San Francisco Opera 2022-23 Review: Die Frau ohne Schatten

R. Strauss’ Rarely Staged Work is a Glorious Soul-Stirring Spectacle in San Francisco.

By Lois Silverstein
Credit: San Francisco Opera

On June 4, a Sunday afternoon, everyone was high with anticipation. David Hockney‘s production of R. Strauss’ “Die Frau ohne Schatten” was opening at San Francisco Opera. Since its American premiere in 1959, the work had only been  rarely mounted in San Francisco (five times since 1959), or in other houses,  in Paris or Vienna, or Milan, if at all. How could that be? The show features 96 Instrumentalists in the pit, 110 performers on and around the stage, a score that calls for two out-of-the-hall sopranos, and a story that matches only “Die Zauberflöte” and Wagner’s “Ring” for its out-of-the-ordinary-world concerns. Even the best, the mightiest, the most affluent of houses can’t easily pull together such a production.

And yet, here was San Francisco Opera, during its 100-year anniversary, showing it with a cast of glittering, highly accomplished, and remarkable singers. At two p.m., the curtain rose with Sir Donald Runnicles, renowned Strauss conductor, at the helm. On stage was opera royalty: Swedish soprano Nina Stemme; Finnish soprano Camilla Nylund; and American soprano Linda Watson in her long overdue company debut. It was a wonder to behold. Male singers included Danish bass-baritone Johan Reuter, British tenor David Butt-Philip and bass Stefan Egerstrom, among others.

A Sonic & Visual Feast Unfolds in the Pit and Onstage

The star of the production was the score, and Runnicles’ conducting brought a vision of what heaven might be like with color, texture, and sounds that reached beyond the usual planetary sphere that soaked the stars. And this, alongside sets and costumes, even Marc Chagall’s palette couldn’t easily match.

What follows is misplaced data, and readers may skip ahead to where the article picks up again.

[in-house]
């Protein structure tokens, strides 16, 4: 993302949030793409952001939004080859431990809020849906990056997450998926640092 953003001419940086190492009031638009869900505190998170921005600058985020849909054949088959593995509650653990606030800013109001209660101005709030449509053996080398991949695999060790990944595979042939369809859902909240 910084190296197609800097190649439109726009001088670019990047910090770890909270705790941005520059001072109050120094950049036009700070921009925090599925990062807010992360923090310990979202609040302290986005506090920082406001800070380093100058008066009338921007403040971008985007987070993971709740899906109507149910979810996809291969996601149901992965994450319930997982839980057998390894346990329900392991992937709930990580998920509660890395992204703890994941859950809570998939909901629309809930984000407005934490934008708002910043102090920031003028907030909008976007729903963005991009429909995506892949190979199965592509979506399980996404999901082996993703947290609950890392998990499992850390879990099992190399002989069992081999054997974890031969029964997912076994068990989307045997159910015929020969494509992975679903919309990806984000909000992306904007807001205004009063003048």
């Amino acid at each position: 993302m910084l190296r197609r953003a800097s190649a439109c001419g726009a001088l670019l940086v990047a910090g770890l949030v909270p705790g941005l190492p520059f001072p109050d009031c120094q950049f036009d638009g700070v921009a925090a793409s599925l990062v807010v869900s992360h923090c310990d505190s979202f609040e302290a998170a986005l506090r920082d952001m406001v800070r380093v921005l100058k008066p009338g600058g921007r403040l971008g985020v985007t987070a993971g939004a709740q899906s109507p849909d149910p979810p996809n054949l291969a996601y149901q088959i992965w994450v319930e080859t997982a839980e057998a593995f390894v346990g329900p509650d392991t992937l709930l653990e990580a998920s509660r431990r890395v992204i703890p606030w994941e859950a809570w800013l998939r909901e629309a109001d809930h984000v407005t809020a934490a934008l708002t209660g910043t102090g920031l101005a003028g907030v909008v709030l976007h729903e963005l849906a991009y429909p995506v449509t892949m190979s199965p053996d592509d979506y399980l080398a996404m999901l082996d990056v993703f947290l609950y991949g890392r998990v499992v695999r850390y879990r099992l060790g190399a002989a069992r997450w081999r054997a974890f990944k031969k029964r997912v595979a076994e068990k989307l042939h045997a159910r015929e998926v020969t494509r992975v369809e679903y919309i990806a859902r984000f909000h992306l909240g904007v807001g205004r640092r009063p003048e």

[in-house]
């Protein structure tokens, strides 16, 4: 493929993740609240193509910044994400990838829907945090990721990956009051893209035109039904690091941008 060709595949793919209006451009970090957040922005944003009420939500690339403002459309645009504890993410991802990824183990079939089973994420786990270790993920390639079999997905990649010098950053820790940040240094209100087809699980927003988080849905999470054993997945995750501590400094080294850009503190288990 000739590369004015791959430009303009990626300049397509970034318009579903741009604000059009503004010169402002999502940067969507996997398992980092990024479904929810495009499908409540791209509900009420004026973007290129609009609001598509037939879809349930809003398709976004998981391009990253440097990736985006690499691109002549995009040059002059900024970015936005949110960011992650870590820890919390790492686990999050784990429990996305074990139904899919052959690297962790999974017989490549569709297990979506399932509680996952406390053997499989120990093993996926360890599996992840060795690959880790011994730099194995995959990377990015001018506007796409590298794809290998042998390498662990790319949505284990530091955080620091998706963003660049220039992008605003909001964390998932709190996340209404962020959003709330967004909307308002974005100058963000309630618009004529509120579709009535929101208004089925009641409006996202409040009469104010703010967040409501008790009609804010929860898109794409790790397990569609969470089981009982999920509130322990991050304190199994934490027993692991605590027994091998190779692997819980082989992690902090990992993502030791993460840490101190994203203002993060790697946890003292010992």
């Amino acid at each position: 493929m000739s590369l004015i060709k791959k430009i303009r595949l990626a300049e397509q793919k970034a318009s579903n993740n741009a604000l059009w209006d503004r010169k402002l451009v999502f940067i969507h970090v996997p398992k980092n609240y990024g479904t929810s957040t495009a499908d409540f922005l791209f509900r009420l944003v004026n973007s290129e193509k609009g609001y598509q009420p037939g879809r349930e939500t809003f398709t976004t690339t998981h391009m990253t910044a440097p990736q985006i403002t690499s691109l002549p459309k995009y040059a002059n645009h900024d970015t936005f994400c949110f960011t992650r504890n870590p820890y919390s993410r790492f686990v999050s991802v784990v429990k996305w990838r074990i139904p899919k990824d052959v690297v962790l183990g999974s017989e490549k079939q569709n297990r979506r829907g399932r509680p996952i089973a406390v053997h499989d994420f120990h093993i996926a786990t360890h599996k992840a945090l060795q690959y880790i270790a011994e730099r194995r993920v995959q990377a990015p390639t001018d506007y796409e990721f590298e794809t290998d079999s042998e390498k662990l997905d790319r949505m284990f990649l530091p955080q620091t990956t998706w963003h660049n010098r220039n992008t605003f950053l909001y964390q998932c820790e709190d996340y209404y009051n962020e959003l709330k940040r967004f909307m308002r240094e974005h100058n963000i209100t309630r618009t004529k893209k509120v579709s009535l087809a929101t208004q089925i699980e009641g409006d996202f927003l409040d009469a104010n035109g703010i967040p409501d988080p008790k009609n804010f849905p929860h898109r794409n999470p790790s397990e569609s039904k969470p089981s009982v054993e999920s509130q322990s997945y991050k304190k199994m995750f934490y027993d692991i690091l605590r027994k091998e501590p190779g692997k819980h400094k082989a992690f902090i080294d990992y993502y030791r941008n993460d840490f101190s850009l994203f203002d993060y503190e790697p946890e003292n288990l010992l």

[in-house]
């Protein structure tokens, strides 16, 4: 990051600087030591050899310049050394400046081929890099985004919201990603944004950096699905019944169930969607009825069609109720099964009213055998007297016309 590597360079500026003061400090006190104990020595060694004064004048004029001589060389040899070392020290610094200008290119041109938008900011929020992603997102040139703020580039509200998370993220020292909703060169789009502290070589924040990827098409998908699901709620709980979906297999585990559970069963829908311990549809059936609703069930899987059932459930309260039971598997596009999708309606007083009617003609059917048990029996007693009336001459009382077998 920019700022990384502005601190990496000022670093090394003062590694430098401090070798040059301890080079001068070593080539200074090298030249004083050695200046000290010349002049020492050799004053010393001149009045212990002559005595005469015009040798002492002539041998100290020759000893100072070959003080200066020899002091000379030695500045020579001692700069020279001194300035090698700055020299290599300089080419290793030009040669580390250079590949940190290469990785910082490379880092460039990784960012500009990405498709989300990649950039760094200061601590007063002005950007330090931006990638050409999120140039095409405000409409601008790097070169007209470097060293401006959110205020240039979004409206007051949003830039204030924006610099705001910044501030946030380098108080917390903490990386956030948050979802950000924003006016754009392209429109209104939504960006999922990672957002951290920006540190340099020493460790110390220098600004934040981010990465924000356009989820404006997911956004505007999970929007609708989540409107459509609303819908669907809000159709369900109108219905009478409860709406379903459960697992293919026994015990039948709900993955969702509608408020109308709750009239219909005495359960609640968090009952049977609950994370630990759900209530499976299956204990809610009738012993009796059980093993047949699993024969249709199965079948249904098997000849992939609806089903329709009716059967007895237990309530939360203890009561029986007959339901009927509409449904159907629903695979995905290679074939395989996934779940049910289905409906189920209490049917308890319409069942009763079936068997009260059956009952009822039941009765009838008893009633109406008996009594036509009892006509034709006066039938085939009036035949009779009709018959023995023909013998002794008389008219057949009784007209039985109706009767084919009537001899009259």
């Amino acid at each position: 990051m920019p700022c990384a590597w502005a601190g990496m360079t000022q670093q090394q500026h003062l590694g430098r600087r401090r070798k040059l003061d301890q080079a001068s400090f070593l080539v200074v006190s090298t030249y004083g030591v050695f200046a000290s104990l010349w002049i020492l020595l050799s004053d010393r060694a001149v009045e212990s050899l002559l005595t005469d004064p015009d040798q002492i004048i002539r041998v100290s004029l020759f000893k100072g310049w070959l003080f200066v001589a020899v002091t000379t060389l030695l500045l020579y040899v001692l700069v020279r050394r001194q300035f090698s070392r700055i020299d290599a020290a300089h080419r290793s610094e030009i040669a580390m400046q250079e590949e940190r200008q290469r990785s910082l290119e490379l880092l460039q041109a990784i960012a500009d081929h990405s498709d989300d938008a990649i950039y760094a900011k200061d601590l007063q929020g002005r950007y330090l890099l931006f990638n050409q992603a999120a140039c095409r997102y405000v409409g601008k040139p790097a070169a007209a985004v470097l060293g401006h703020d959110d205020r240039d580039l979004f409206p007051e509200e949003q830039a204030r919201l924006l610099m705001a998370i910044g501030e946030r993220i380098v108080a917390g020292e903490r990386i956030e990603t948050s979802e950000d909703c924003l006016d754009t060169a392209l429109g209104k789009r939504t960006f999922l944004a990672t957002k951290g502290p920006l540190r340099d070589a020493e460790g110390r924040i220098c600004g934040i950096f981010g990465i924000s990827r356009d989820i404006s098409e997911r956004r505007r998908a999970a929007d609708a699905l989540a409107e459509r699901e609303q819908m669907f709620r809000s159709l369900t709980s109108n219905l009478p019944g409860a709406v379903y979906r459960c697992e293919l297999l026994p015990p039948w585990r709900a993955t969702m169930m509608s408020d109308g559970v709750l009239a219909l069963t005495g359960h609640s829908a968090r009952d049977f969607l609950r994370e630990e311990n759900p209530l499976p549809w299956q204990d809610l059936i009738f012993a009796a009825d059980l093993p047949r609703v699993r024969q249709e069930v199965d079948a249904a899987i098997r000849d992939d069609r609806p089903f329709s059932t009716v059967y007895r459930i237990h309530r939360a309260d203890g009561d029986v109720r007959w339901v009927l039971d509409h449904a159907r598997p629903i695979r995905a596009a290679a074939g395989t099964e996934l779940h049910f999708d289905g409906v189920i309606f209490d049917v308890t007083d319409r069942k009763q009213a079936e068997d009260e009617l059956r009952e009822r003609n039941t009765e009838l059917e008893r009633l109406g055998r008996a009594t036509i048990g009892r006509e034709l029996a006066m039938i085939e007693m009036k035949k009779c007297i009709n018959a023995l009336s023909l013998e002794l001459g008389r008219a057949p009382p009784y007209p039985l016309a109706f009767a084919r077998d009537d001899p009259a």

From Runnicles’ downbeat until the end, it was as thrilling as a high-wire act. Who could easily predict where Strauss’s sounds would take the audience? The very range of the instrumentation was formidable: six trumpets, four trombones, nine horns, one tuba, one timpani, four other percussion instruments, two harps, two celestes, one glass harmonica, and fifty strings. Four flutes, three oboes, five clarinets, and four bassoons joined these. Throughout the work, the audience heard new and unusual combinations from the pit and offstage, with adult and children’s choruses and various combinations of singers amplified backstage. It was a sonic feast Strauss had worked on for years.

The text by Hugo von Hofmannsthal should be acknowledged for its complexity and fantastical elements. At its core is the story of one woman, the Empress, trying to buy the shadow of a human, the Dyer’s Wife, so she can sidestep the Emperor turning to stone, the consequence that awaited if she didn’t bear children. As critics have written, the requisite view that women’s primary function is to have children, buying and selling shadows for that purpose is hardly popular. Still, the story is as Hofmannsthal created it, and as it plays out on stage, our era challenges the audience.

With all the color, movement, and sound coming from the pit, backstage, stage center, right and left, from rotating platforms and overhead projections, we can give it a tip of the hat while not galvanizing opposition regarding its operatic value. Even when compared to Wagner’s “Ring” theses, it’s unnecessary to resolve for audiences to enjoy the show. Shadows lost and given, cut off and rehung, don’t drag us away from the stuff of spectacle. Members of the audience may have questioned, “Where are we?” This reviewer’s neighbor in the seats leaned over to ask just that, also asking, “What is happening and why?” The only way to enjoy the experience properly was to descend into it, to submit and enjoy. That was easy to do.